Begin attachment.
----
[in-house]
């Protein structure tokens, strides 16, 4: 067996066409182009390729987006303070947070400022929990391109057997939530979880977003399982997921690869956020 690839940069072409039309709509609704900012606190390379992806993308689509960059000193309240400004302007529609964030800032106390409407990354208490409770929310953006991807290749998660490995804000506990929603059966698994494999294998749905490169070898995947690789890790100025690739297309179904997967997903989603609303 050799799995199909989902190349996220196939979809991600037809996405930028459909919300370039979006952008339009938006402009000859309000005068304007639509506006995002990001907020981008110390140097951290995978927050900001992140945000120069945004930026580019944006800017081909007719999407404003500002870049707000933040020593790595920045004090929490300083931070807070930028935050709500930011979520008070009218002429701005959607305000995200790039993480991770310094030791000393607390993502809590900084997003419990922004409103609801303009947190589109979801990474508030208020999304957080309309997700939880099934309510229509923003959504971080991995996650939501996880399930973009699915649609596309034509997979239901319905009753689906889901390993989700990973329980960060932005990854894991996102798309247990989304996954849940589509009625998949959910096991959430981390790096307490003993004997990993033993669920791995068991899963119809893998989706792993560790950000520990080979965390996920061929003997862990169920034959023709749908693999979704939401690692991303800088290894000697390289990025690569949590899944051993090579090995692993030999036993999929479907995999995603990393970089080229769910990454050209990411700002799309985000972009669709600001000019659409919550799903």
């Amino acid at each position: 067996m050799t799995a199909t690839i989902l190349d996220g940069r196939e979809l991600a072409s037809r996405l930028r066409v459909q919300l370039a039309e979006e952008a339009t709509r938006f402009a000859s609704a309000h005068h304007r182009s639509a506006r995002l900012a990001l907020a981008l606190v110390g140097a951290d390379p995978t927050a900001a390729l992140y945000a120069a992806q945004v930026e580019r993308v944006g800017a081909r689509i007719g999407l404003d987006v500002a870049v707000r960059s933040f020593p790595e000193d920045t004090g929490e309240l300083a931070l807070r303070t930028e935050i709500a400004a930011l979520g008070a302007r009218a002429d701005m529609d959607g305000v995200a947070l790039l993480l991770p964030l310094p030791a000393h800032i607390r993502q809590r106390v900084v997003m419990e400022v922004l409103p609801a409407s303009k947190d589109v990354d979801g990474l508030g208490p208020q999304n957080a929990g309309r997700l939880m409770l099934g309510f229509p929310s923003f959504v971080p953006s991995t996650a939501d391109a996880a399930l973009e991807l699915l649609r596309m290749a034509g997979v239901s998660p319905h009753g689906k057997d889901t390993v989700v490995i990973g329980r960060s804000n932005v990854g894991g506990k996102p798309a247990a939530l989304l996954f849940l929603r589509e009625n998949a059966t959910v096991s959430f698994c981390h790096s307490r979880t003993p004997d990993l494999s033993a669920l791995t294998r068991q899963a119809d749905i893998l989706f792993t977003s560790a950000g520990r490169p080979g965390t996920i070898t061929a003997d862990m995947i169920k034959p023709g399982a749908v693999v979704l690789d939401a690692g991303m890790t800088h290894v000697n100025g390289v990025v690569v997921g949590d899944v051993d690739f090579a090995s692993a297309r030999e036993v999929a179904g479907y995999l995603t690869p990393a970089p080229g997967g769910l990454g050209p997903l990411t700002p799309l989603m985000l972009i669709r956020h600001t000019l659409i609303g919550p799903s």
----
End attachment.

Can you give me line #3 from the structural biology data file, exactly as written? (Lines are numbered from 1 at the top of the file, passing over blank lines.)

């Amino acid at each position: 067996m050799t799995a199909t690839i989902l190349d996220g940069r196939e979809l991600a072409s037809r996405l930028r066409v459909q919300l370039a039309e979006e952008a339009t709509r938006f402009a000859s609704a309000h005068h304007r182009s639509a506006r995002l900012a990001l907020a981008l606190v110390g140097a951290d390379p995978t927050a900001a390729l992140y945000a120069a992806q945004v930026e580019r993308v944006g800017a081909r689509i007719g999407l404003d987006v500002a870049v707000r960059s933040f020593p790595e000193d920045t004090g929490e309240l300083a931070l807070r303070t930028e935050i709500a400004a930011l979520g008070a302007r009218a002429d701005m529609d959607g305000v995200a947070l790039l993480l991770p964030l310094p030791a000393h800032i607390r993502q809590r106390v900084v997003m419990e400022v922004l409103p609801a409407s303009k947190d589109v990354d979801g990474l508030g208490p208020q999304n957080a929990g309309r997700l939880m409770l099934g309510f229509p929310s923003f959504v971080p953006s991995t996650a939501d391109a996880a399930l973009e991807l699915l649609r596309m290749a034509g997979v239901s998660p319905h009753g689906k057997d889901t390993v989700v490995i990973g329980r960060s804000n932005v990854g894991g506990k996102p798309a247990a939530l989304l996954f849940l929603r589509e009625n998949a059966t959910v096991s959430f698994c981390h790096s307490r979880t003993p004997d990993l494999s033993a669920l791995t294998r068991q899963a119809d749905i893998l989706f792993t977003s560790a950000g520990r490169p080979g965390t996920i070898t061929a003997d862990m995947i169920k034959p023709g399982a749908v693999v979704l690789d939401a690692g991303m890790t800088h290894v000697n100025g390289v990025v690569v997921g949590d899944v051993d690739f090579a090995s692993a297309r030999e036993v999929a179904g479907y995999l995603t690869p990393a970089p080229g997967g769910l990454g050209p997903l990411t700002p799309l989603m985000l972009i669709r956020h600001t000019l659409i609303g919550p799903s």